Cincinnati Bengals fans have grown accustomed to finding other rooting interests on Super Bowl Sunday, what with it being 24 years and counting since their team’s last appearance in the ultimate game.
But picking sides this year is proving to be problematic given the two participants.
The Baltimore Ravens are division rivals who have won back-to-back AFC North titles while beating the Bengals in four of the last five meetings.
The San Francisco 49ers, on the other hand, not only have the best career winning percentage of any NFL team against Cincinnati (.750), but two of those wins came in the Bengals’ only two Super Bowl appearances. And the most recent of which was a come-from-behind dagger to the heart as Joe Montana hit John Taylor for the game-winning touchdown with 34 seconds remaining.
While painful, that 20-16 loss in Super Bowl XXIII was 24 years ago. And the 26-21 defeat in Super Bowl XVI (where I was in attendance as a crestfallen spectator my freshman year in high school) was 31 years ago.
Most Bengals fans have either let go of the pain or at least buried it beneath a couple of decades worth of hot wings and beer.
But many of the wounds inflicted by the Ravens are still fresh for a lot of Bengals fans. And that, coupled with a loathsome disdain for all things Ray Lewis, is why most of Who Dey Nation is pulling for the 49ers on Sunday.
In a scientific (not really) poll conducted on Twitter and Facebook that asked which team Bengals would be pulling for and why, 76 percent said they are rooting for the 49ers.
Shawn Moore (aka WhoDeyBaby), a Columbus resident who was inducted into the Pro Football Hall of Fame in 2003 as the Bengals’ fans representative, was more reflective.
“Yes the (49ers) crushed my dreams as a child, and looking back I still hate Joe Montana and John Taylor,” Moore said. “Although some will say root for the rival because it makes our division look better, I cannot. I put so much time in despising the Ravens I can’t let that slip and root for them just once. Add on top of that the made-for-TV dramatics of Ray Lewis, a man whose football acumen and skills I cannot question but whose morals I can.”
Lewis was a popular theme with most respondents, many of whom still don’t believe the court findings that cleared him of involvement with the slaying of two men the night of Super Bowl XXXIV in 2000. Lewis was charged with murder but was offered a plea deal and eventually pled guilty to obstruction of justice.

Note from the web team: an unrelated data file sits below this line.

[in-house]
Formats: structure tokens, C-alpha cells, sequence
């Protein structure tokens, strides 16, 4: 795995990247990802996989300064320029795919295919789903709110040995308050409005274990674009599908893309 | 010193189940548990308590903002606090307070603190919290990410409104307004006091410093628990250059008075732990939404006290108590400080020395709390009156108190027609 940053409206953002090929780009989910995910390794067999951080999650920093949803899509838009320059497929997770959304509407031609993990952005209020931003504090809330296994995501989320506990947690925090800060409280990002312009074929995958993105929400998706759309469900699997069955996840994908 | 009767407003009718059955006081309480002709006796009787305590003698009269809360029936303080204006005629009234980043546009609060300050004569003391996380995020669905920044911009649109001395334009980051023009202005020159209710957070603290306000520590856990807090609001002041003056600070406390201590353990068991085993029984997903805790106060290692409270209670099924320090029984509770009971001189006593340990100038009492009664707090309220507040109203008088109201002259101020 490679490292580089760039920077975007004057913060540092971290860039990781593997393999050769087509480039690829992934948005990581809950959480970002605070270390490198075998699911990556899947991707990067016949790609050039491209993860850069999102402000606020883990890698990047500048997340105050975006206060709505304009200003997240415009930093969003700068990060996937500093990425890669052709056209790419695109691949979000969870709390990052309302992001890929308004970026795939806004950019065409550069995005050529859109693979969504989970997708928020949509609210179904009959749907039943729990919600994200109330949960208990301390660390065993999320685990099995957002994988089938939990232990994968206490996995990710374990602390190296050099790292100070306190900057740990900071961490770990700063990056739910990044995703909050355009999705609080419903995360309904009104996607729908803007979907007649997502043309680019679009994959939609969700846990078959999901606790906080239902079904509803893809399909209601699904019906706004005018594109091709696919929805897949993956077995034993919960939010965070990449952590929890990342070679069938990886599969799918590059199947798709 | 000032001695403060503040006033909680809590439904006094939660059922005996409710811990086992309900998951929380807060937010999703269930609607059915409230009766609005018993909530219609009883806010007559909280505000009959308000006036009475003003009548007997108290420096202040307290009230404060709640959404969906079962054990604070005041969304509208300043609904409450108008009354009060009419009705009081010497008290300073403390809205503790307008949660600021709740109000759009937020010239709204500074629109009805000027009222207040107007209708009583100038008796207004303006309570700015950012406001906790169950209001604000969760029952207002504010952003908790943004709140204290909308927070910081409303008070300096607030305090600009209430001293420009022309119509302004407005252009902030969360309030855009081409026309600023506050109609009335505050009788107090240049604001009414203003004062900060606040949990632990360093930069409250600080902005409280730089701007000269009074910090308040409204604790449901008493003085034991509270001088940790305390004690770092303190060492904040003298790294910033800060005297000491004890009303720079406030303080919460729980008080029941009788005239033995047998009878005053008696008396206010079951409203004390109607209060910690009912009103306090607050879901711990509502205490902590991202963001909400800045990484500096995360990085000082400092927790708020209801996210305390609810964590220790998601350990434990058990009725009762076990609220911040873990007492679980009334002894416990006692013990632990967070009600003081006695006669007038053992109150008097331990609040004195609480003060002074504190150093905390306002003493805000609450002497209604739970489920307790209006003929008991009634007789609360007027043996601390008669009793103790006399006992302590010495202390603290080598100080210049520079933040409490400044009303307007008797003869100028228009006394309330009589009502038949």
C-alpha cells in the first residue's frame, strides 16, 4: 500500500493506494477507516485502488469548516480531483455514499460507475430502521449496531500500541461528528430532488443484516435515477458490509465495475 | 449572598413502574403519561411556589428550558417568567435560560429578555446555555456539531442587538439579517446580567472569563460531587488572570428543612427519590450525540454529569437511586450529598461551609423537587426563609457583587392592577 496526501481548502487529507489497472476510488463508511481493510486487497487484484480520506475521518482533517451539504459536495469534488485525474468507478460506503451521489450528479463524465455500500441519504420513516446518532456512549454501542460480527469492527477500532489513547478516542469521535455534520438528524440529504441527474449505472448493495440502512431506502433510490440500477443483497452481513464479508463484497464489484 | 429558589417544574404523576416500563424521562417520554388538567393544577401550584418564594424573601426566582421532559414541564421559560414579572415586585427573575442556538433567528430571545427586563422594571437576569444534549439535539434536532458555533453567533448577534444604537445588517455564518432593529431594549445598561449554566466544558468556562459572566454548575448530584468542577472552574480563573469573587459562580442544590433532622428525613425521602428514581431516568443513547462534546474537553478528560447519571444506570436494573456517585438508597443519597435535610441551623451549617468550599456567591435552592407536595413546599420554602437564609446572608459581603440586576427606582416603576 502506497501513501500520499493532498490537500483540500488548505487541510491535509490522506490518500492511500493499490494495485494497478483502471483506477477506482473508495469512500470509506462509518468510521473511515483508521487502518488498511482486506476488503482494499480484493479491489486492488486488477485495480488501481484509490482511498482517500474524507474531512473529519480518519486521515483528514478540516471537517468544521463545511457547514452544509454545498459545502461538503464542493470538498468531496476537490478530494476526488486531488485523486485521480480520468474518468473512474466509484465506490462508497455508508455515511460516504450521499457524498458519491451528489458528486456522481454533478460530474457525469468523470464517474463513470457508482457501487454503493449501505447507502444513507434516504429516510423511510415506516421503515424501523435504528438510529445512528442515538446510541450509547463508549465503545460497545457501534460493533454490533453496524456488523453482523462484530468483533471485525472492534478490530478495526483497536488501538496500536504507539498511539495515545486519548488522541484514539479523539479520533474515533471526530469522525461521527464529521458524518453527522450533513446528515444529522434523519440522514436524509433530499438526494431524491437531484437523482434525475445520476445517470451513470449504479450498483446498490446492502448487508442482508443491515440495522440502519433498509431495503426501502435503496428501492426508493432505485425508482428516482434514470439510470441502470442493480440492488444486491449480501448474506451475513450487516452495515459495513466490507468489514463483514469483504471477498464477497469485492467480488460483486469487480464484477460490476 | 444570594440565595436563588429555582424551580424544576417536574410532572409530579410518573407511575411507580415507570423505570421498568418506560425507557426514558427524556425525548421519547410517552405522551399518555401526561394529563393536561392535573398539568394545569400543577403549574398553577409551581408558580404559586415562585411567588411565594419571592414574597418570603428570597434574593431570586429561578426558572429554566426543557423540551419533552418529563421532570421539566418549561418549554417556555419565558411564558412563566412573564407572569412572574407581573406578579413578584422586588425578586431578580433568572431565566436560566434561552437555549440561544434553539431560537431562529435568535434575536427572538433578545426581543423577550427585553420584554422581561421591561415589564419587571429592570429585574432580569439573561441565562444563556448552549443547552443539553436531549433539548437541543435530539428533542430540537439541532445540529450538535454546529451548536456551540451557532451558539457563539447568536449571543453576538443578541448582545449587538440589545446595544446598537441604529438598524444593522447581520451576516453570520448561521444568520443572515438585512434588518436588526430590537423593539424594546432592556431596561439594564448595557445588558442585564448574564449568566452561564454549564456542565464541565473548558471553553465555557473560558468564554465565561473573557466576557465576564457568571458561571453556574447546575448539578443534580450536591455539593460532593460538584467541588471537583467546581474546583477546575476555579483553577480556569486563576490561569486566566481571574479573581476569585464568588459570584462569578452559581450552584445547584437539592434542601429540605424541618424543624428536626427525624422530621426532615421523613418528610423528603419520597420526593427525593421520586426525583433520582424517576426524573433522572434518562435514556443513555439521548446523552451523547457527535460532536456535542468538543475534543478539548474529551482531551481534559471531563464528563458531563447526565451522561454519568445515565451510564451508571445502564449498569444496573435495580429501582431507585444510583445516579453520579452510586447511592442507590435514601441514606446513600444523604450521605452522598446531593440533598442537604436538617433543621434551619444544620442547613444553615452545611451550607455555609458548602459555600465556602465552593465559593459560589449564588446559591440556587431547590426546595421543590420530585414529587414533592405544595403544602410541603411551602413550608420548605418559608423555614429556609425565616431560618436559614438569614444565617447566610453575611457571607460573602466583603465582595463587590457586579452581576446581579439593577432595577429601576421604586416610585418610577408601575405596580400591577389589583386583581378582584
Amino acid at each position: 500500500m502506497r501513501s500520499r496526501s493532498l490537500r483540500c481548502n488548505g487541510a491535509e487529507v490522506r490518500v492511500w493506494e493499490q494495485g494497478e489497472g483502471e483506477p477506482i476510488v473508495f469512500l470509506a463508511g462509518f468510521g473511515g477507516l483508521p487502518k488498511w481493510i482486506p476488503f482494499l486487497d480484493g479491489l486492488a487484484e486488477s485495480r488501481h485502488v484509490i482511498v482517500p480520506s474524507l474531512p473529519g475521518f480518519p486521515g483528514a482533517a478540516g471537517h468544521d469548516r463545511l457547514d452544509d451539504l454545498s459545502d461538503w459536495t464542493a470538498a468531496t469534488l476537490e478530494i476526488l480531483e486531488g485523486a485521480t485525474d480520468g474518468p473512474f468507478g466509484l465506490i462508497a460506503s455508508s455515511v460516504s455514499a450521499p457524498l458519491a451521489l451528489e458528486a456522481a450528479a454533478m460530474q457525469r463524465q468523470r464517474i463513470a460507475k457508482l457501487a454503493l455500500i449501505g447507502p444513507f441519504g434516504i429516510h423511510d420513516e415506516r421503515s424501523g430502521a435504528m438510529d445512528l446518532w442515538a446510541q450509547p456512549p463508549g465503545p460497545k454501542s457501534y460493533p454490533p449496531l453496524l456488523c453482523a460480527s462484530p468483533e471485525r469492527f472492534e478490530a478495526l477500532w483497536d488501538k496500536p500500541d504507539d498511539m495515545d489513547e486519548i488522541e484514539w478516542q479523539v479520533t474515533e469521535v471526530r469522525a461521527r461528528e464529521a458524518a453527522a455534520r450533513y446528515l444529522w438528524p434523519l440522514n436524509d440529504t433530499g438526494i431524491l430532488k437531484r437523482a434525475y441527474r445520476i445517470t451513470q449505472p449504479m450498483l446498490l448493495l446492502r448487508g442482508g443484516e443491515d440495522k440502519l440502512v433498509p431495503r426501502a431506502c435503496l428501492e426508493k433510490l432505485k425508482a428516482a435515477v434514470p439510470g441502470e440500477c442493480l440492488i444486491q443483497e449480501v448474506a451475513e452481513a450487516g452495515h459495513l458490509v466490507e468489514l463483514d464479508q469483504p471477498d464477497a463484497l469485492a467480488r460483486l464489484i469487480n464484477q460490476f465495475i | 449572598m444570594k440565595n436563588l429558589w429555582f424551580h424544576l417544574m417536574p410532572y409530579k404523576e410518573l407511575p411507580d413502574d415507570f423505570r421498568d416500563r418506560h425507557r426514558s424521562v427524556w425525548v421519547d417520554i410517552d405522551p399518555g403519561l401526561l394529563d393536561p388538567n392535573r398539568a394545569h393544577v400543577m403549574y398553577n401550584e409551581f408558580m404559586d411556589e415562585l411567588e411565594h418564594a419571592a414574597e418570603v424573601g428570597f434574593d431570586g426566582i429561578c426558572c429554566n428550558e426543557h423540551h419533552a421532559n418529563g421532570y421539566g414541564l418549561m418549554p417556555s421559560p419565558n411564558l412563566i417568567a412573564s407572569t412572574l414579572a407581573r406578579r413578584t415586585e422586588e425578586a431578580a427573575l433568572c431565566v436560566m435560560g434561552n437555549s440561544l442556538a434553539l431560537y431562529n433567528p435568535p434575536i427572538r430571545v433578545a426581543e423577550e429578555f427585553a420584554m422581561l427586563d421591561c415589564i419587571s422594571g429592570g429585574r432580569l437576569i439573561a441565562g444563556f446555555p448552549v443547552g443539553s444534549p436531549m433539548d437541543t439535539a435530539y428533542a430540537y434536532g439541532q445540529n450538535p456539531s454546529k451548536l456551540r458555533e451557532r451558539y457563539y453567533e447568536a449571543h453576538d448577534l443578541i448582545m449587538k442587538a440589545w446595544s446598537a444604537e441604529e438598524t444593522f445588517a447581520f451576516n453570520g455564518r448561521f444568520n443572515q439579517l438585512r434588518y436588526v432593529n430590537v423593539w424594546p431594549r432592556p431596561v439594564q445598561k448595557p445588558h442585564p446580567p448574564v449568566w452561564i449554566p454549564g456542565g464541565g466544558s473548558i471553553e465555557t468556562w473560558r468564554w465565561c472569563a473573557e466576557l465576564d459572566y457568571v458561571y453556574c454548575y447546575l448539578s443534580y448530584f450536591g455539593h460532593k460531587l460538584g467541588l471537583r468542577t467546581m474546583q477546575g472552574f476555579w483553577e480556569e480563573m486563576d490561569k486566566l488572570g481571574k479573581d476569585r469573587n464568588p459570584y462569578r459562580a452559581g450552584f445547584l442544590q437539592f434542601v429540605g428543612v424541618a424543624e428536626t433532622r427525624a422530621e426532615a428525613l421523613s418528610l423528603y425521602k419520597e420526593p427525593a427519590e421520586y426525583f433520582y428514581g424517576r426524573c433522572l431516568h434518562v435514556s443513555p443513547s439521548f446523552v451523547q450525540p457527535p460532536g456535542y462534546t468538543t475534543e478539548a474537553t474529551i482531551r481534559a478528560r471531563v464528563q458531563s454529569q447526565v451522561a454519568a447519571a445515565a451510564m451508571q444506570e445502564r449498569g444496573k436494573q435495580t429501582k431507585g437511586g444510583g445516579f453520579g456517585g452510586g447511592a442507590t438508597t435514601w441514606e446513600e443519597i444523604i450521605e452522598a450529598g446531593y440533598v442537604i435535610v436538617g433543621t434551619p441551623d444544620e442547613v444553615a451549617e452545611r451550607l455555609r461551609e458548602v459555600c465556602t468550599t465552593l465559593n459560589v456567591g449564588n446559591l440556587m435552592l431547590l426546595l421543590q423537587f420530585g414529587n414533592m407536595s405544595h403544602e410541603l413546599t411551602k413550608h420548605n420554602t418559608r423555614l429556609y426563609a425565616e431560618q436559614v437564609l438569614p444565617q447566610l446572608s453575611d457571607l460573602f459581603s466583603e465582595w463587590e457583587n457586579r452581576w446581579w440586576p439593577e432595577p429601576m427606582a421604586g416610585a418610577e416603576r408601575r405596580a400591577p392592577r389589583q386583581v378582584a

“Although their (49ers) coach seems to be a grade ‘A’ (jerk), no one on their team helped cover up a murder,” Rob Ervin wrote.
“I’m NOT a fan of that over-the-top, all-about-me, look over here! Put the cameras on me the whole game, ‘praying’ every 2 seconds, guy,” Wendi Elder replied.
But at least one person cited Lewis as a reason to root for the Ravens.
“I respect what Ray Lewis has done between the lines,” wrote Jayson Ameer Rasheed. “Yes, he had the incident that resulted in the unfortunate deaths of two young men. But he was acquitted by the legal system, and the work he has done in the community since has been great. So watching Ray Lewis ride off into the sunset with a title would be nice.”
A few others cited another name as a reason to pull for Baltimore.
“I’m rooting for the Ravens, because Coach John Harbaugh is a Miami alumnus,” replied Chris Maraschiello, an MU grad himself.
There are a couple of other issues at play in this game.
For example, the only thing Bengals fans enjoy more than cheering for their team is rooting against the hated Pittsburgh Steelers. So rooting for the 49ers would serve as a little jab to the legion of towel twirlers because a victory would enable San Francisco to tie Pittsburgh for the most Super Bowl wins in history (six).
On the other hand, a Ravens win would mark just the sixth time in the Bengals’ 45-year history that they have recorded a regular-season victory against the eventual Super Bowl champion.
Cincinnati is 5-24 all-time against eventual champions, beating Kansas City in 1969, New England in 2001 and Pittsburgh in 1974, 1979 and 2005.
Even with all of those factors in play, Bengals fans still might have a tough time picking sides. But that’s OK. You can always heat up your favorite grub, ice down your favorite beverage, take your favorite seat in the house and root, root, root for the commercials to be good.